Thursday

26th Nov 2020

Opinion

What should EU do when China and India lock horns?

  • Chinese president Xi Jinping - here to stay for quite some time (Photo: China Daily)

In mid-June, the two most populous nations of the planet came to blows on their disputed border, leading to deadly casualties.

Considering the economic and geopolitical importance of these states and the increasing intensity of their border confrontations, it is time for the EU to explore options of efficiently coping with these tense situations.

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As an external actor, the best Brussels can do is to find a way to simultaneously boost China-EU and India-EU ties instead of falling into the trap of moving closer to one of them while distancing itself from the other.

Sino-Indian tensions started on 5 May at the Pangong Tso lake - in the western sector of the two states' disputed border - when 250 Chinese and Indian soldiers fought and threw stones at each other.

Four days later, 150 soldiers confronted each other in the central sector at Nathu La. Soldiers on both sides sustained injuries.

With the purpose of de-escalation, Chinese and Indian Corps Commanders met on 6 June and the two governments published at least nine statements and comments claiming that "the situation was improving".

Contrary to these claims, a deadly clash occurred on 15 June, leaving 20 Indian soldiers dead in the Galwan Valley in the Western sector. To date, the Chinese side has not published the number of its casualties.

These confrontations by no means came out of the blue.

In 2013, a three-week standoff occurred when Chinese troops confronted India over building an observation post in the western sector.

In September 2014, troops were eyeball to eyeball again when China obstructed the Indian construction of a canal in the Western sector.

And In June 2017, India dispatched forces to the China-Bhutan border to stop the latter's road extension in the Doklam area. The two sides locked horns for more than 70 days on this occasion.

As the above cases show, the rise of China's Xi Jinping to the country's presidency in 2012 was followed by more intensifying Sino-Indian confrontations on the border.

Given that Xi is likely to stay president for a long time, it is prudent for the EU to explore ways of coping with the repercussions of Sino-Indian border confrontations.

EU role?

So, what can the EU do in such a thorny situation?

When it comes to China, it is imperative to get a grasp of the foreign-domestic policy interplay.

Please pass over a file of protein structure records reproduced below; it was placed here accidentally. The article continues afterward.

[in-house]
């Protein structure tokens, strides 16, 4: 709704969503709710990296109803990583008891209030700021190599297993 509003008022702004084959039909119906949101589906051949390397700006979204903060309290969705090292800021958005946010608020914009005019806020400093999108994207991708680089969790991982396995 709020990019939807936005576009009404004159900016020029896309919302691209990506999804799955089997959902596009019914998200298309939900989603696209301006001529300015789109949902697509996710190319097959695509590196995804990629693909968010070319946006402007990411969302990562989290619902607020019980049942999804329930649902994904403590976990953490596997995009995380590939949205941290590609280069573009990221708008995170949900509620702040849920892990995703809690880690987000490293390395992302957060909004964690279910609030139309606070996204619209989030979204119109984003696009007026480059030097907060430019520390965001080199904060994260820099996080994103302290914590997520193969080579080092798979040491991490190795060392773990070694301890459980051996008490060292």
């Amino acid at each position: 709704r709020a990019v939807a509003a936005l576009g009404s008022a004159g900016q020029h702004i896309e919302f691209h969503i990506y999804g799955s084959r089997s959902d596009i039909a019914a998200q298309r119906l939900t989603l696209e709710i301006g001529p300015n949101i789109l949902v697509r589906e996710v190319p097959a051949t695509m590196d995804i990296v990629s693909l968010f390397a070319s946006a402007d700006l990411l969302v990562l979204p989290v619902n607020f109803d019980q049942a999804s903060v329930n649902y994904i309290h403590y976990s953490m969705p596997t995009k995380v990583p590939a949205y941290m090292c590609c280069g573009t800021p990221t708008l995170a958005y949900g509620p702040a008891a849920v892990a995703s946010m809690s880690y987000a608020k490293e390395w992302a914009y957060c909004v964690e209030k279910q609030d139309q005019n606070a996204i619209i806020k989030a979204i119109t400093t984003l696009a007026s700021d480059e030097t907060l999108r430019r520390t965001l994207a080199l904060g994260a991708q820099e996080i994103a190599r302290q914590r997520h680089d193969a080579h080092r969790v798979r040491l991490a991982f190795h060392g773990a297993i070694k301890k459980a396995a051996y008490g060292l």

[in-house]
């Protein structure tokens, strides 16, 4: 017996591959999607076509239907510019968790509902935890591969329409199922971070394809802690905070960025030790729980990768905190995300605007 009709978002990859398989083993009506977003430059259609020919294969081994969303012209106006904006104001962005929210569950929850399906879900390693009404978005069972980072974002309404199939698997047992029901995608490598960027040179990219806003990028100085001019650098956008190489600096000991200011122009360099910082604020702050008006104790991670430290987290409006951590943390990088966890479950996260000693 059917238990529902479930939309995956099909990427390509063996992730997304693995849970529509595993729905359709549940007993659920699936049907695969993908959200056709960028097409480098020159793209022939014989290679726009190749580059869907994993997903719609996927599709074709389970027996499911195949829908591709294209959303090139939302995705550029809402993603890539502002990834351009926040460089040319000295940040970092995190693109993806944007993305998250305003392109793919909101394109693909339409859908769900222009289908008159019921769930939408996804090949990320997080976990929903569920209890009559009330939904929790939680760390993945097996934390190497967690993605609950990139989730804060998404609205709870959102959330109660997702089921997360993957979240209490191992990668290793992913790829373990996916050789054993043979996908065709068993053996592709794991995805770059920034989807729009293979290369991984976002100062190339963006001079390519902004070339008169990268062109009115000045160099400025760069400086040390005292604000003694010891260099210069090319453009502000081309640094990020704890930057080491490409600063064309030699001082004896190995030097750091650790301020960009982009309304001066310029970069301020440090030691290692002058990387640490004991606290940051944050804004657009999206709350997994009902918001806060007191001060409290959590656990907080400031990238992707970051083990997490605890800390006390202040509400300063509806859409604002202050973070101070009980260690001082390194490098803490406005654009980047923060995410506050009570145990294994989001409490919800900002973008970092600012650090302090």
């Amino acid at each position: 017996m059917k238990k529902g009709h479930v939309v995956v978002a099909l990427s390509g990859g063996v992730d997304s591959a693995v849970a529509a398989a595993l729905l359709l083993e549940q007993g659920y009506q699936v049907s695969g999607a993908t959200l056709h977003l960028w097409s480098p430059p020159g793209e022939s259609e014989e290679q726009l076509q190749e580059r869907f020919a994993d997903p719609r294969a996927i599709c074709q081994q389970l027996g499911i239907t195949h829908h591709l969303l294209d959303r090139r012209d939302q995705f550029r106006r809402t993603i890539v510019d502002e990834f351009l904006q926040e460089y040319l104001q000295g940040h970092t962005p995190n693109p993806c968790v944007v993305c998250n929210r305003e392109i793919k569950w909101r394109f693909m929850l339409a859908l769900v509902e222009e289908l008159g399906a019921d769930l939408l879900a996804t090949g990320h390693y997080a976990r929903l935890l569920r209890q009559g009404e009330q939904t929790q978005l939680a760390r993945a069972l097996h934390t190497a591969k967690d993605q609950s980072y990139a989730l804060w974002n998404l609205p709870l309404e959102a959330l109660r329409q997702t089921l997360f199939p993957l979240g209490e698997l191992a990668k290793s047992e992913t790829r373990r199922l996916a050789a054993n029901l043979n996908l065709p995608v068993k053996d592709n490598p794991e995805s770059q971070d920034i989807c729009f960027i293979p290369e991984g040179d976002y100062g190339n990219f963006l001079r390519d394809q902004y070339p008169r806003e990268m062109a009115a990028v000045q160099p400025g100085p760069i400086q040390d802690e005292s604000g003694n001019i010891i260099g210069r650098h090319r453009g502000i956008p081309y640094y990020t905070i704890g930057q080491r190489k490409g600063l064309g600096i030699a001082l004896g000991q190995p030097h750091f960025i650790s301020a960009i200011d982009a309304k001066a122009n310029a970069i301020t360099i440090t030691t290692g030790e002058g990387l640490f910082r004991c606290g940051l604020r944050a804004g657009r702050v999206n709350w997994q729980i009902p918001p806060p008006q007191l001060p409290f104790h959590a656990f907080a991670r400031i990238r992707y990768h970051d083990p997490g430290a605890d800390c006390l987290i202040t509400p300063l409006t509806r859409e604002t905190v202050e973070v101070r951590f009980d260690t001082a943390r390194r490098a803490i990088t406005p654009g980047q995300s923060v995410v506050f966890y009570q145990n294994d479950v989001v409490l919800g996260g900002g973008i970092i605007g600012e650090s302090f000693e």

The Sino-Indian border imbroglio is an indicator of China's increasing isolation in the international system, as Beijing is also engaged in a vicious trade struggle with the US and saw a negative backlash to its activities in the South China Sea.

At the same time, Xi is going through tough times domestically amid the fiasco of his handling of the Covid-19 pandemic, intra-party struggles, protests in Hong Kong, and the increasing schism with Taiwan.

These are times when Chinese leaders need friends and could become cooperative in economic matters.

As the Communist Party of China is scrambling to make good on its promise of establishing a "moderately prosperous society", economic cooperation might offer a way out of the dark tunnel paved by the pandemic and China's trade war with the US.

This is the origin of China's emphasis on consensus and cooperation related to the investment talks and Beijing's call to the EU to be a "stabiliser" against "unilateral bullies".

The implication is that China might be more inclined to make concessions on the longstanding economic deadlock on market access and level playing field for businesses.

China's tough spot also gives an opportunity for the EU to drive a hard bargain on other issues such as World Trade Organisation reform, climate change cooperation, and disinformation activities.

In the case of India, look at the implications of the border spat.

Indian sentiments toward China changed in the recent years, as Beijing increased its presence in South Asia, established an overseas naval presence in Djibouti, and became more assertive on the Sino-Indian border.

As a response, India boosted cooperation with like-minded states, such as Japan, Australia, and the US.

The deadly Galwan Valley clashes are likely to reinforce this trend, as India banned Chinese applications and clamped down on Chinese investments.

Opportunity

The EU could utilise the opportunity to bolster ties with Asia's juggernaut.

As both states face the imperative of decreasing economic reliance on Beijing, the time is ripe to make strides toward an EU-India free-trade accord.

In the process, however, the EU should not put all its eggs in one basket.

Boosting ties with one of the giants should not come at the price for deteriorating relations with the other.

Instead of taking sides, the EU can benefit the most from simultaneous engagement, so it makes sense to treat these ties in isolation rather than in a triangular fashion.

Author bio

Daniel Balazs is a Ph.D. candidate at the S. Rajaratnam School of International Studies at Nanyang Technological University, Singapore.

Disclaimer

The views expressed in this opinion piece are the author's, not those of EUobserver.

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